If anyone were to ask me the biggest difference in how I perceived doctors when I was in first year compared to now would be that I realise that they are as nutty, messy or jerkish in their other life just as much as people who aren’t doctors are in theirs. Maybe even moreso at times — medicine can train you up to be pretty arrogant sometimes. Arrogance leads to ignorance: you never really learn about or from people who you think are below you.
I wonder if kids whose parents are doctors have the same viewpoint change between first and final year. I suppose not, because nobody really holds their parents on some kind of subconscious pedestal when they’re a teenager. Or maybe it’s that I started med when I was still 17 so I had a concept of “them” and “me”. People in their 20s still seemed more adult than me. Therefore, their decisions seemed wiser. I thought they’d have more maturity, at least.
Not always the case, I’ve found, it seems :)
On the way home a crazy man started picking on a poor Indian person.
I’d seen the guy get on the station, accompanied by someone who looked like an undercover cop. The cop figure told him that he had to get on the train and pretty much took him onto it, sat him down, then went out. I’d purposely sat away from him but he’d moved to the set of seats beside mine a few minutes in.
He started yelling. Everything the Indian person said to defend himself (“Please leave me alone”) seemed to make him angrier. Nobody seemed to know what to do. People were doing the ‘don’t make eye contact’ thing while trying to eavesdrop and stare.
During this, the man in his 40s asleep next to me in a shirt and suit pants suddenly woke up, turned around after like 10 minutes of this, figured out the situation in 5 seconds, and told the guy quietly and with great [fatherly] authority, “That’s enough now, mate. You’ve said enough”.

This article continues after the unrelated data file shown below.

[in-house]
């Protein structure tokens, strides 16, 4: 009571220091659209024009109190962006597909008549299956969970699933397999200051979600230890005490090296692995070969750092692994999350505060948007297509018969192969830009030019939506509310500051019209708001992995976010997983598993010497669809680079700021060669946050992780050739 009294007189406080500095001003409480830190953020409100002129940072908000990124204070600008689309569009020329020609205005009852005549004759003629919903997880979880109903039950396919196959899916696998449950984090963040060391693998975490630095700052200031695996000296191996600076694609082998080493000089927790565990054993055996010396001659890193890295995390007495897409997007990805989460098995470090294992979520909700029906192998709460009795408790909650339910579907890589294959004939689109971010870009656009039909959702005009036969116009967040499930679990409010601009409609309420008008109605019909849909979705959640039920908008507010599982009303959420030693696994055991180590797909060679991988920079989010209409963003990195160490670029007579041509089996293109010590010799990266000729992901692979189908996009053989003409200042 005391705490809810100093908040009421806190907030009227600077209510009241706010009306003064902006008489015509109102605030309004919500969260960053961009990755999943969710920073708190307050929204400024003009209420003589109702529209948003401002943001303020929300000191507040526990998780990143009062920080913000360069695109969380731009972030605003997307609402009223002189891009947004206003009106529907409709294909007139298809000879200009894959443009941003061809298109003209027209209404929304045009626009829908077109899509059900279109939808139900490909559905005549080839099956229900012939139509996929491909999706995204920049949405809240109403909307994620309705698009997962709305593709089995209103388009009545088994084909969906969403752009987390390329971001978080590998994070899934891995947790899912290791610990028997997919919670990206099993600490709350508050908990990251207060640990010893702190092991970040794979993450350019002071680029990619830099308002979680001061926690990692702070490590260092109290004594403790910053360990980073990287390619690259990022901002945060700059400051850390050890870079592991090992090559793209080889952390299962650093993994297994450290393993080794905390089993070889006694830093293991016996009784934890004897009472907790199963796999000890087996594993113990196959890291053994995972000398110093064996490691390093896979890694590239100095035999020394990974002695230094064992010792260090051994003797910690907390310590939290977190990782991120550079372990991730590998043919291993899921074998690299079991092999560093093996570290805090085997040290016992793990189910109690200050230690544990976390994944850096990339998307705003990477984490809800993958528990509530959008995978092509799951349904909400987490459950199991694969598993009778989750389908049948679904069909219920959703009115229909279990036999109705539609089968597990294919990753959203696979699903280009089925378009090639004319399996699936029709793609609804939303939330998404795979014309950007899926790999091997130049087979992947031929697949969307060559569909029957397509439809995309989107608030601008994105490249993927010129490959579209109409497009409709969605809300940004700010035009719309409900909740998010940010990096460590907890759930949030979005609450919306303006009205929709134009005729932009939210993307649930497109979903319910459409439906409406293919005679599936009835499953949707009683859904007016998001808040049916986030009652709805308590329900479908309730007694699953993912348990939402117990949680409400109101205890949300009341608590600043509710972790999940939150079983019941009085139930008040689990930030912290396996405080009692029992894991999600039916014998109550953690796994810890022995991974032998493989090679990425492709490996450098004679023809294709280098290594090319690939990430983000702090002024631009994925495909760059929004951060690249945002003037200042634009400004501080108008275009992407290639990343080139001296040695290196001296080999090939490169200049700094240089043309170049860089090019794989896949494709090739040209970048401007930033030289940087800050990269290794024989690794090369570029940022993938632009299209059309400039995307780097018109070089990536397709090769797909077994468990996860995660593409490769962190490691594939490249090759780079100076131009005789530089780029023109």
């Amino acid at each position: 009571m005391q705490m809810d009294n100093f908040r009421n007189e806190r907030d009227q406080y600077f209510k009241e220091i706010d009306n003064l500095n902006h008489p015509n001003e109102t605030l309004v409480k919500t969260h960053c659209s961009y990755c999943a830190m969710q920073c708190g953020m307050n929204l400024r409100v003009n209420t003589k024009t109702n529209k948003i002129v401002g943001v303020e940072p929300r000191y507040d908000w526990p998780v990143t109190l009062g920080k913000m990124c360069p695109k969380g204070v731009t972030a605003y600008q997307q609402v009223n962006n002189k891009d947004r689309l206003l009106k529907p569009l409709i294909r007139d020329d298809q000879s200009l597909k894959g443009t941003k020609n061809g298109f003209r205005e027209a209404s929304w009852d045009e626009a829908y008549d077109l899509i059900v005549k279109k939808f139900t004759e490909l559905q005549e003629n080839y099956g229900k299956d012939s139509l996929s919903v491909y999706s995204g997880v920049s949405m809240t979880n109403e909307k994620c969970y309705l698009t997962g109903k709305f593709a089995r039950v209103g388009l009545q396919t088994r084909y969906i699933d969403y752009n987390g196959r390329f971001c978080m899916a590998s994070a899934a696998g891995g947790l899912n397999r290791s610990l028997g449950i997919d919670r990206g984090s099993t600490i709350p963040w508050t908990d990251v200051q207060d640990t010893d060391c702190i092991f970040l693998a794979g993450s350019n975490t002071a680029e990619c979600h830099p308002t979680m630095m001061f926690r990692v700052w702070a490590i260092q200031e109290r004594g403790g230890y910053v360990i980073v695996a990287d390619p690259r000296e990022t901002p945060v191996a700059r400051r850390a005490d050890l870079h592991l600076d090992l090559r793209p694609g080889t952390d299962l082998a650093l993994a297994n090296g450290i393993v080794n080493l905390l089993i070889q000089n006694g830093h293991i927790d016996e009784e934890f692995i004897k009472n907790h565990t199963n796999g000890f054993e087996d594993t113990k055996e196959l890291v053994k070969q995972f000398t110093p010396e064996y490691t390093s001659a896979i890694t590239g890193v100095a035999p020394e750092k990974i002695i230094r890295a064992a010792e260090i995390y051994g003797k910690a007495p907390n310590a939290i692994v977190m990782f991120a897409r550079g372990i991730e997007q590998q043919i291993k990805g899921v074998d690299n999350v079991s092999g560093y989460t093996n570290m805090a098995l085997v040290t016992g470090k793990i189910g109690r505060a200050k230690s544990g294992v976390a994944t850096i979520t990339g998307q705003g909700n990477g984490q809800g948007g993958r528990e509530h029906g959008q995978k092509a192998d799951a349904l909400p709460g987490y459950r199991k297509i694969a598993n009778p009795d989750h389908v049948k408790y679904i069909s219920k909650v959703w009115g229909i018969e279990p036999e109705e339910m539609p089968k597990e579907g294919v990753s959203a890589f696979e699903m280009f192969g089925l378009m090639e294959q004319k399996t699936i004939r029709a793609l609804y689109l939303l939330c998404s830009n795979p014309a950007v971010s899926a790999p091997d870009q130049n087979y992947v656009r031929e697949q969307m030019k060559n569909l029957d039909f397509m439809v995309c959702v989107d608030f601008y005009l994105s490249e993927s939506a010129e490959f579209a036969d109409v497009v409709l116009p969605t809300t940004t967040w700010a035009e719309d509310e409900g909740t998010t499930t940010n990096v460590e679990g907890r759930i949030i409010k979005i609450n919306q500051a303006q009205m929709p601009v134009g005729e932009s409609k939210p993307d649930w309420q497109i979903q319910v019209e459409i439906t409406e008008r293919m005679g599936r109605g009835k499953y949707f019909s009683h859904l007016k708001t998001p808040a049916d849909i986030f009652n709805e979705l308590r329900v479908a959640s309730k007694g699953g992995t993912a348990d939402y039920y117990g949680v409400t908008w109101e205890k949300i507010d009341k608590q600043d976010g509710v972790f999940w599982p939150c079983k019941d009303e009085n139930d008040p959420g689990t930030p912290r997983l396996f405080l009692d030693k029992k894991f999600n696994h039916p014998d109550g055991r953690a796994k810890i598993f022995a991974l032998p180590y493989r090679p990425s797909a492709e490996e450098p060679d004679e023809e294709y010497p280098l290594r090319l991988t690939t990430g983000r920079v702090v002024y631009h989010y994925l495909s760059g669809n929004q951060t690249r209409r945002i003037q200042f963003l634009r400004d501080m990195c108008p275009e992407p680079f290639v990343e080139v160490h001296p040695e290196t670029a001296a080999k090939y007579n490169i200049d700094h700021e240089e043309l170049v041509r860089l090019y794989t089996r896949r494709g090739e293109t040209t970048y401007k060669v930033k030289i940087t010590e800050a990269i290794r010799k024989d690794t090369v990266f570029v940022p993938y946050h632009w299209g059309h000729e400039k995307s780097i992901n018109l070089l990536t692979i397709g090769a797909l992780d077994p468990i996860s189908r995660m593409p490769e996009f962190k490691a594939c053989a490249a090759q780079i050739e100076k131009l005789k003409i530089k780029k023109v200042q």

And just like that, the guy shut up.
I love that. The quiet, calm authority. A way of reminding you of a stern, kind father figure telling you off no matter what time in life you are. I think some men never attain that, whatever age they are. And women — they never have that. (It’s unfortunate, but it’s true. Probably due to how genders are perceived, in general. A long debated inequality).
Hmmm. Someone with quiet, calm authority. That’s who I’d like to be someday (disregarding the thing I said about women). :)
“There is neither happiness nor unhappiness in this world; there is only the comparison of one state with another. Only a man who has felt ultimate despair is capable of feeling ultimate bliss. It is necessary to have wished for death in order to know how good it is to live…..the sum of all human wisdom will be contained in these two words: Wait and Hope.”—from ‘The Count Of Monte Cristo’ - Alexandre Dumas (via blacklies)
I was buying coathangers when this came on in the store. It’s not that this is the greatest song in the world. It’s just that I find it adorable when people rhyme a noun with the last word in a sentence.
You just slip out the back, Jack. Make a new plan, Stan. You don’t need to be coy, Roy, just listen to me. Hop on the bus, Gus. You don’t need to discuss much. Just drop off the key, Lee, and get yourself free
Whenever people talk about dodgy Santas, I think of the giant Santa figure built every year in my hometown of a winking, paedophile santa that beckons with his index finger. It stands several storeys tall at the Whitcoulls on Queen Street, Auckland.
We call him the Whitcoulls Santa for short. There’s even a facebook following.